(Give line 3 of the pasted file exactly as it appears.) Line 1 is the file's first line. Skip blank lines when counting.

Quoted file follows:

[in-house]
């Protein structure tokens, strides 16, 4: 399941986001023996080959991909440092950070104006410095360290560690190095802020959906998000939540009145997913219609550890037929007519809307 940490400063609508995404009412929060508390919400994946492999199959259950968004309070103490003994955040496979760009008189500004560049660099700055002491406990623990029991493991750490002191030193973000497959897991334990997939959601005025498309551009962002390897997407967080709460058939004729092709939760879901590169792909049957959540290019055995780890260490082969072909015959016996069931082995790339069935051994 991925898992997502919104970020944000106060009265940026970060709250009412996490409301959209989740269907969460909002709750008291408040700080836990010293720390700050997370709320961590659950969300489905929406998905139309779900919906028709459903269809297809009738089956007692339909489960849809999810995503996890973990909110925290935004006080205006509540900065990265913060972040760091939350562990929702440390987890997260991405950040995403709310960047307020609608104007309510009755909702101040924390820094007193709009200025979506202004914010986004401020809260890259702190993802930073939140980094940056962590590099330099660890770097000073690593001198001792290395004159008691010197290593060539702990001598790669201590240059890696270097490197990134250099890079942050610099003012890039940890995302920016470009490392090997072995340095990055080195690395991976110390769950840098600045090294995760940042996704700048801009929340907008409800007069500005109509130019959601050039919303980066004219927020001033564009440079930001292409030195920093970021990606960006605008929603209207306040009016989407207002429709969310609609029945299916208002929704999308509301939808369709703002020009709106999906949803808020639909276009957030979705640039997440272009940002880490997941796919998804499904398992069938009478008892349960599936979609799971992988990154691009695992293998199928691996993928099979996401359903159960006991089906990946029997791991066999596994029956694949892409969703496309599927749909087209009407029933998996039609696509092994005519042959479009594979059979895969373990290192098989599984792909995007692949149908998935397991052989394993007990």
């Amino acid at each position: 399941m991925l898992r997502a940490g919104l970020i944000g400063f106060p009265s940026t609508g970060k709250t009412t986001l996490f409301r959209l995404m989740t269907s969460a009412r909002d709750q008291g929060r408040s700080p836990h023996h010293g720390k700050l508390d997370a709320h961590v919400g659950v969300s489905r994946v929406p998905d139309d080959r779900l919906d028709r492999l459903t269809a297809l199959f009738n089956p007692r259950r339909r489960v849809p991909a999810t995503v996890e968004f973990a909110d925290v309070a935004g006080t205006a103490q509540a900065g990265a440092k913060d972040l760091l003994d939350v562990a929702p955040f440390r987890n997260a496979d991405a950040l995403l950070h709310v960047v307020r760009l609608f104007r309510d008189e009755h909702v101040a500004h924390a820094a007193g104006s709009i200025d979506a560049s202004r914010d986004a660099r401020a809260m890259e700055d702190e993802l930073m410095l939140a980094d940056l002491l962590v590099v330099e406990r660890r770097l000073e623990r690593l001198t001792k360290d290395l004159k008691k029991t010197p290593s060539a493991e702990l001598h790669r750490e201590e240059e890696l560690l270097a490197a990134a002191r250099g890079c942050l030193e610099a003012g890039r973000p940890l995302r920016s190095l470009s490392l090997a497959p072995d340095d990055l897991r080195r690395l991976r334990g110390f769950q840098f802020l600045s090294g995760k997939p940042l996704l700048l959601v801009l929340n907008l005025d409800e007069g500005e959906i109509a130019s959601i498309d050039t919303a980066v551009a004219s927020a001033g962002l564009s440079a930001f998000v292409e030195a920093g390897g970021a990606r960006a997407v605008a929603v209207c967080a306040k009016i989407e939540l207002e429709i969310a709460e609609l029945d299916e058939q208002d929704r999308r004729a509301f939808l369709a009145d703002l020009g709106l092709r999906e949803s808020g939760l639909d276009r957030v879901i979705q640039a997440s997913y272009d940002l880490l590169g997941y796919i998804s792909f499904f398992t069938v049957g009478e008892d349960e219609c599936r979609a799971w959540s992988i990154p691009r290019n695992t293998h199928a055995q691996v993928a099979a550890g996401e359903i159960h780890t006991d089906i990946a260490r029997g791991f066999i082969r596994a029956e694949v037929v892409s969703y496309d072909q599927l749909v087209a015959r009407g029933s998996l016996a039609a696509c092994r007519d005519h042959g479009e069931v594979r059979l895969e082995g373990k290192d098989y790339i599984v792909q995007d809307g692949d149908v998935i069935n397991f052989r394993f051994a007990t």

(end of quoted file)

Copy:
């Amino acid at each position: 399941m991925l898992r997502a940490g919104l970020i944000g400063f106060p009265s940026t609508g970060k709250t009412t986001l996490f409301r959209l995404m989740t269907s969460a009412r909002d709750q008291g929060r408040s700080p836990h023996h010293g720390k700050l508390d997370a709320h961590v919400g659950v969300s489905r994946v929406p998905d139309d080959r779900l919906d028709r492999l459903t269809a297809l199959f009738n089956p007692r259950r339909r489960v849809p991909a999810t995503v996890e968004f973990a909110d925290v309070a935004g006080t205006a103490q509540a900065g990265a440092k913060d972040l760091l003994d939350v562990a929702p955040f440390r987890n997260a496979d991405a950040l995403l950070h709310v960047v307020r760009l609608f104007r309510d008189e009755h909702v101040a500004h924390a820094a007193g104006s709009i200025d979506a560049s202004r914010d986004a660099r401020a809260m890259e700055d702190e993802l930073m410095l939140a980094d940056l002491l962590v590099v330099e406990r660890r770097l000073e623990r690593l001198t001792k360290d290395l004159k008691k029991t010197p290593s060539a493991e702990l001598h790669r750490e201590e240059e890696l560690l270097a490197a990134a002191r250099g890079c942050l030193e610099a003012g890039r973000p940890l995302r920016s190095l470009s490392l090997a497959p072995d340095d990055l897991r080195r690395l991976r334990g110390f769950q840098f802020l600045s090294g995760k997939p940042l996704l700048l959601v801009l929340n907008l005025d409800e007069g500005e959906i109509a130019s959601i498309d050039t919303a980066v551009a004219s927020a001033g962002l564009s440079a930001f998000v292409e030195a920093g390897g970021a990606r960006a997407v605008a929603v209207c967080a306040k009016i989407e939540l207002e429709i969310a709460e609609l029945d299916e058939q208002d929704r999308r004729a509301f939808l369709a009145d703002l020009g709106l092709r999906e949803s808020g939760l639909d276009r957030v879901i979705q640039a997440s997913y272009d940002l880490l590169g997941y796919i998804s792909f499904f398992t069938v049957g009478e008892d349960e219609c599936r979609a799971w959540s992988i990154p691009r290019n695992t293998h199928a055995q691996v993928a099979a550890g996401e359903i159960h780890t006991d089906i990946a260490r029997g791991f066999i082969r596994a029956e694949v037929v892409s969703y496309d072909q599927l749909v087209a015959r009407g029933s998996l016996a039609a696509c092994r007519d005519h042959g479009e069931v594979r059979l895969e082995g373990k290192d098989y790339i599984v792909q995007d809307g692949d149908v998935i069935n397991f052989r394993f051994a007990t």